This review is spoiler-free.
The second instalment in the Fear Street trilogy goes back further in time as we swap the 90s for the 70s, in this obvious homage to the 70s slasher!
Now, being set inside a summer camp, the obvious influence here is Friday the 13th, but with that said, the story contained within is very much on brand for the Fear Street concept and doesn’t rely too heavily on other iconic horror movies to help it along in regards as acting as a crutch. Starting in the 90s, and from where the previous film finished, the nuggets of hinted backstory finally come to fruition as we are transport backed to 1978 and follow the only person to escape the wrath of the Shadyshide witch!
There was so much to enjoy here! For starters, the pacing of the film was perfection! It reflected the 70s horror vibe of allowing the film to slowly build its story and characters before unleashing hell towards the end of the middle act and from that moment on it never looked back. In terms of character deaths, no one was safe and the film does not hold back from showing the brutality of the killer. No child, regardless of age or gender was safe. It was unpredictable and terrifying. Finally, the female gaze, which the series is following perfectly, leads to some truly outstanding performances from the co-leads and supporting cast, as well as a refreshing story approach that, unlike in Fear Street Part 1, manages to subvert expectations much more successfully.
Speaking of the cast, Sadie Sink (Ziggy Berman) and Emily Rudd (Cindy Berman) do an incredible job as the co-leads and their honest and intense performances was a joy to watch. In terms of ‘final girls’, these were two of the best in terms of writing, character development and performance. As good as Sink and Rudd are here, for me it was Ryan Simpkins (Alice) who really stole the show. Alice was such a unique and interesting character to watch. Alice is a brash and punk-rock anti-hero with a multitude of complex layers that makes them such an interesting character to follow. The queer characters, so far in the Fear Street series, have been individual and different and most importantly, at the forefront of the stories – and I really appreciate the efforts being made with the story and characters.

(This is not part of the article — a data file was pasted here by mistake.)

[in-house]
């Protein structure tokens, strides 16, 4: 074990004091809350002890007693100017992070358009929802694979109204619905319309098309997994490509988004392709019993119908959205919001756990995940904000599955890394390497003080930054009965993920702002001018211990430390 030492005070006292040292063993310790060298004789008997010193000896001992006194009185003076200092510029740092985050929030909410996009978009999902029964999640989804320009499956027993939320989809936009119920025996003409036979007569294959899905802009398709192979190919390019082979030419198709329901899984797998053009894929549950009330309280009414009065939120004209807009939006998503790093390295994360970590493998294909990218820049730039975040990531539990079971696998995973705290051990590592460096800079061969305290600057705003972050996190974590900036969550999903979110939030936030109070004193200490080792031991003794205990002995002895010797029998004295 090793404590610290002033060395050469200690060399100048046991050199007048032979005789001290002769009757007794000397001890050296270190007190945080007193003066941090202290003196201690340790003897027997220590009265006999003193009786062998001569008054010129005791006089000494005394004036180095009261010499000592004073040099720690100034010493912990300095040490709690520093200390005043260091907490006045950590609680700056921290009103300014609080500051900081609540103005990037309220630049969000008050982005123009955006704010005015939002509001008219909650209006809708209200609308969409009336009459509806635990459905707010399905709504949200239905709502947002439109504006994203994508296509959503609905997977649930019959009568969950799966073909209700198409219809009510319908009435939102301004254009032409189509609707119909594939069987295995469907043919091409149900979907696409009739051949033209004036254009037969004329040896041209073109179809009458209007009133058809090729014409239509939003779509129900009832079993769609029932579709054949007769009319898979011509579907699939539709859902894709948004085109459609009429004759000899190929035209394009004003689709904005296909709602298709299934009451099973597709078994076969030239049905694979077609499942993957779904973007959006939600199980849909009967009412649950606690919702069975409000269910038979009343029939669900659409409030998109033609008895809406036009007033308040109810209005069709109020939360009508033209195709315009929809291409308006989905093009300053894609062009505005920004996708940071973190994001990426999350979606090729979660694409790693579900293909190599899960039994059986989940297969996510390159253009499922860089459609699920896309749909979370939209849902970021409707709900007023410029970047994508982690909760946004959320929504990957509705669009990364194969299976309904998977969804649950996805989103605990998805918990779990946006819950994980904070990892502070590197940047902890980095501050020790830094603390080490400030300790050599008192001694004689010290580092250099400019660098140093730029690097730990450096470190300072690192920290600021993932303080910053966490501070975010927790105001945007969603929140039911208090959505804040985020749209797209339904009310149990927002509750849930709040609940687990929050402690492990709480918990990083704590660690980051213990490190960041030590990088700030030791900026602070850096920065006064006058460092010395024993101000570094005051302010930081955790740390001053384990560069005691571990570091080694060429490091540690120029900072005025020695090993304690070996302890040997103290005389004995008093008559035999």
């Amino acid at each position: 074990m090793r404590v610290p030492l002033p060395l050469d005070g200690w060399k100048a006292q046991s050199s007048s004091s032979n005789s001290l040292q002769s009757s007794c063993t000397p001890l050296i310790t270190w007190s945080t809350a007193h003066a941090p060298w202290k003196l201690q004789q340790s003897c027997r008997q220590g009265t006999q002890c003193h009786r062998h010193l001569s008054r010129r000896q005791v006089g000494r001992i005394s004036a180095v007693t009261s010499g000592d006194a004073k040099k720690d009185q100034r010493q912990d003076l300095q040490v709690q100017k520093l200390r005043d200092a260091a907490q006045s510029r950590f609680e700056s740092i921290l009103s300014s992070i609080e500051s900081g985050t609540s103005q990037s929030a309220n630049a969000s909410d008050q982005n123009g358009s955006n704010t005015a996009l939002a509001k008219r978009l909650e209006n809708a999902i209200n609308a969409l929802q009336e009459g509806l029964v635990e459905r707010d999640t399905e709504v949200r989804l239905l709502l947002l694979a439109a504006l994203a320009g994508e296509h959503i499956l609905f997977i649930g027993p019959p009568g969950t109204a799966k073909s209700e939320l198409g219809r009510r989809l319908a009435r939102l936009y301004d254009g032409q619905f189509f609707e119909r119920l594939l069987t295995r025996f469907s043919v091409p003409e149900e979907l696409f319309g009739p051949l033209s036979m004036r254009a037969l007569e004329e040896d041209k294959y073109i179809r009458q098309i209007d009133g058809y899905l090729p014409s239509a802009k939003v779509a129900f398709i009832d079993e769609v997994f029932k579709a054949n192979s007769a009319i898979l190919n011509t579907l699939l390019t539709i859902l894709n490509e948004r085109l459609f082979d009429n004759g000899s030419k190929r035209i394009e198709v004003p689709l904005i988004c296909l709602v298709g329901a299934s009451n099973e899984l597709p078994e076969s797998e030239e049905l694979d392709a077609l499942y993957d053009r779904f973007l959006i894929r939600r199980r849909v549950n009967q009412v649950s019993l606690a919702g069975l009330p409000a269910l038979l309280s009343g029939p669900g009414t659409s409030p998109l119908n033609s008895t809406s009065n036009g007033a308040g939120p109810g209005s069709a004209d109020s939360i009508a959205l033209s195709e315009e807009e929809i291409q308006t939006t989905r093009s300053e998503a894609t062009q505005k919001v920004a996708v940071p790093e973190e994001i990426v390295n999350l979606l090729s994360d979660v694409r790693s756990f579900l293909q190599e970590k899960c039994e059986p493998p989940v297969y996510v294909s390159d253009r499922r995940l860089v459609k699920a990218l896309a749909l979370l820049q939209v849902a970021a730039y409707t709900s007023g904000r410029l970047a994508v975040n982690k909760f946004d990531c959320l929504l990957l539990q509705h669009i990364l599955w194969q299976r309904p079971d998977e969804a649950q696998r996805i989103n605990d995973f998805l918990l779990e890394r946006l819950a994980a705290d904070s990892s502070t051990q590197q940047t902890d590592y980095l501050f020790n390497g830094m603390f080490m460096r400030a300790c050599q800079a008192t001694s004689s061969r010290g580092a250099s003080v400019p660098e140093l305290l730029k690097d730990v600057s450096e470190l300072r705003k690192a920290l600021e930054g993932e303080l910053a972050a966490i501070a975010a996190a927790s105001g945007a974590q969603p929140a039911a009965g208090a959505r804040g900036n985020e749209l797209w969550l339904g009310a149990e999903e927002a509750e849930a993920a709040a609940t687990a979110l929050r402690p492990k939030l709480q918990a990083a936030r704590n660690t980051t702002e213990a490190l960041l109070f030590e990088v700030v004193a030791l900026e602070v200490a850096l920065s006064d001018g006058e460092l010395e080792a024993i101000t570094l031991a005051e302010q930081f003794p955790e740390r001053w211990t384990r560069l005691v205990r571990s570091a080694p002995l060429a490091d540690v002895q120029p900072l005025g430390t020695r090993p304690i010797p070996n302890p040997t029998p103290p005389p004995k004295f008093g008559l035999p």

The film ends in the best way possible in terms of setting up the final film in the trilogy and everything that I wanted, that was missing from the first film, was delivered in this second instalment. With that said, the one thing that I complained about in regards to Fear Street Part 1 was the overuse of music. Here, the soundtrack issue continues to an even greater extent. Too many songs acting as unnecessary distractions – including my favourite song of all time! With the third and final film set in 1966, I’m hoping that this issue will finally be laid to rest!
Fear Street Part 2: 1978 is the strongest film in the series so far! The story, both main and sub narratives, is built upon tenfold and delivers a very satisfying middle instalment. Great character performances and subverted expectations (finally!) help pack a real punch and this film was enjoyable from start to finish. The final film is set up perfectly now, thanks to a tantalising reveal, and I am extremely eager to see how this series ends.